Be ready to spend more time cooking and preparing meals. There are no drive-throughs in this plan. Give yourself an hour for dinner preparation each night. I will share ideas for meals later. My plan was to eat simple things during the day and make a healthy dinner at night.

Restaurants and the Whole30

My suggestion is to plan to stay away from restaurants for thirty days. We went out once, and it was extremely frustrating. There was almost nothing on the menu that fit the plan. It was a horrible experience and, if I do this again, I will prepare every meal myself. I am not a huge fan of restaurants anyway, so this isn’t a significant loss for me.

Whole30 Compliant Snack Bars

There are a few snack bars that are Whole30 compliant and I have listed a few here.  The most inexpensive ones I was able to find are pictured above.  Please note that all Larabars are not Whole30 compliant.  The ones listed above are fine but please read ingredients on anything processed prior to eating.

Some of the EPIC bars such as the one pictured are also Whole30 compliant.  Just a warning, this chicken one is spicy!  Be sure to check all labels because some I found had added sugar.

RX bars are also mostly compliant.  I would not suggest eating any of these bars often.  Just keep them on hand for emergency use.  It is much better to always eat whole foods.

A Few Whole30 Recipes I Used

I have added a few recipes to this post that my family ate during the Whole30 experience.  The first is a snack bar that is super easy to make and very good.  So good, in fact, I am still making these even after finishing the Whole30.  The second is a frittata where you could substitute virtually any vegetable that works with eggs.  The last is a curry recipe. As I said above, we ate a lot of curry during the Whole30 and you could use any vegetables or curry types for this. 

My Experience with the Whole30

My starting weight was 188 pounds on 10/15/19. The first day was excellent. In the morning, I had black coffee only. For lunch, I had cherry tomatoes, blackberries, and raspberries. This was my pattern, although some days, I added almonds or cashews and turkey or tuna to lunch. I skipped breakfast almost every day, which is typical for me. The first night I made chicken primavera from the Whole30 book for dinner.

Day two, I was tired and hungry. I made a spinach frittata for dinner. I am not a fan of eggs, but it was pretty good.

Day three was a good day. I had a false sense that the hard part was over, but I was very wrong. Spaghetti squash with marinara sauce, steamed broccoli, and chicken Italian from 365 was dinner.

Day four, I was sluggish in the AM, but the day got better.

On day five, Luke Combs came to Portland, and Cathy and I went to see him. It was a great concert, and I didn’t think much about food. I made pork meatballs and sweet potatoes with bell peppers, zucchini, and tomatoes in a red curry sauce.

Day six was the WORST day of all, especially in the evening. I ate a lot of food but I felt like my energy was depleted. I wasn’t sure if I could make it. Looking back, I’m glad I pushed through. I worked the evening shift and didn’t get home until after midnight.

Day seven, I slept until 10 am.  I had two poached eggs and stuffed peppers before leaving for work. The worst was over!

Day eight, even with five hours of sleep, I felt amazing all day. I had read about it, but guess what happened next?

Tiger blood

The Whole30 book says this should happen from day 16 to 27 but it occurred for me on day 9. I can’t explain this feeling, but it is terrific. I felt better than I have in years. I attribute it to being detoxed off of all the crap I had been eating. I won’t bore you with all the details of the rest of the days, but they all went pretty well. I did get a little tired of the same food towards the end. In the last couple of days, I wanted to change up the diet a little.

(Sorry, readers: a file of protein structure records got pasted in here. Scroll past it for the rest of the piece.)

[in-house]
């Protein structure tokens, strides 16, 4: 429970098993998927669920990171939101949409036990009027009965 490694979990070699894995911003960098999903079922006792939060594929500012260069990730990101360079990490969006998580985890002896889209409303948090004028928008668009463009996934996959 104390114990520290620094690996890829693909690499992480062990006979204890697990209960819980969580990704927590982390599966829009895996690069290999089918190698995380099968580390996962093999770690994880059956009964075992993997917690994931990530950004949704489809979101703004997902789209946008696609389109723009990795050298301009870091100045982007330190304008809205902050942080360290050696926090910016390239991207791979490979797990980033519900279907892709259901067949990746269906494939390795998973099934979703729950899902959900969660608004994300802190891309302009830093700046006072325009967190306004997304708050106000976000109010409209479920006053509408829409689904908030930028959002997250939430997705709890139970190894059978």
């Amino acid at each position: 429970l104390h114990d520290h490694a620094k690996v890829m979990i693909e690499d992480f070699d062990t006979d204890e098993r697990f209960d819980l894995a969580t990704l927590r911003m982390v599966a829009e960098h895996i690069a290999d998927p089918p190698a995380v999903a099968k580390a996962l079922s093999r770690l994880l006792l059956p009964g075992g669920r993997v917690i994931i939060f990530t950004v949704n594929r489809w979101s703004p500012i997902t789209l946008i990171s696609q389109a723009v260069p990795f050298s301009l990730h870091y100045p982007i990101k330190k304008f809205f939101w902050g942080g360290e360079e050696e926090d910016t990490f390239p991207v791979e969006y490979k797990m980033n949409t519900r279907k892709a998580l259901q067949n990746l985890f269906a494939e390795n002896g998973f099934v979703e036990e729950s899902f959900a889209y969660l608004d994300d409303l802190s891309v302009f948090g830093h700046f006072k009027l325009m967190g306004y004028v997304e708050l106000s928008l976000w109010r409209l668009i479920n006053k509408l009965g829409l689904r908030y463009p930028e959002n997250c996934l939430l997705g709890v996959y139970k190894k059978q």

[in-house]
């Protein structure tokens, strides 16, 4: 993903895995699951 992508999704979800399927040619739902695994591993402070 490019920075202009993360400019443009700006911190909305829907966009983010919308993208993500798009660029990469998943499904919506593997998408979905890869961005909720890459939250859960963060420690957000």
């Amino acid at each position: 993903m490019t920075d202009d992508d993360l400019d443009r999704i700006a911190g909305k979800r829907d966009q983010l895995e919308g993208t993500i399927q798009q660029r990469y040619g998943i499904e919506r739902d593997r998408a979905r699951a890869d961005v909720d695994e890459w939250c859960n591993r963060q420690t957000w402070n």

We had curry in one form or another nine different nights. I had it leftover at least twice. I would say one of the main things I learned is that curry is excellent and healthy.

Michael Brown pictured with Final Thought written

I woke up at 2 am on day 31 and weighed myself. I was down to 175.8 pounds, so in 30 days, I lost 12.2 pounds.

I am not sure if I would do this again, but it wasn’t terrible, especially after day six. I did feel great during the last couple of weeks.

My wife also lost weight but struggled at times to find compliant food to eat when I wasn’t around.  Her skin improved, and she experienced no migraine headaches during the thirty days.  

Cathy brought home a pizza for the kids on day 15. This was probably the hardest thing to ignore because it smelled delicious plus I was hungry. I had a few days that I had to pass on Krispy Kreme donuts and candy, as well. I thought I would miss Diet Coke more than I did, but I guess I missed Mexican and Italian food much more.

Here is what I plan to change as a result of this experience; I will continue to drink my coffee black and cut back on soda, I want to continue the habit of drinking a lot of water daily, and fresh fruit and vegetables will always be available. I plan to snack on them often. I will keep monitoring my weight and try to stay where I am currently.

If you are interested in what I ate the other days, feel free to send me a message. I kept track of my meals, so I’d be glad to share that with you. If you have any questions regarding my experience, feel free to ask.

I am creating a diet of my own that I will share will you in the next few months.  One of the new products I have enjoyed is available below.  Give it a try.  Who doesn’t like pizza?  This crust eliminates unnecessary carbs!

I am creating a diet of my own that I will share will you in the next few months.  One of the new products I have enjoyed is available below.  Give it a try.  Who doesn’t like pizza?  This crust eliminates unnecessary carbs!

Michael Brown in Lab Coat with arms crossed

Michael J. Brown, RPh, BCPS, BCPP

Mr. Brown is a Clinical Pharmacist specializing in pharmacotherapy and psychiatry.

Read Michael’s story here.

Feel free to send Michael a message using this link.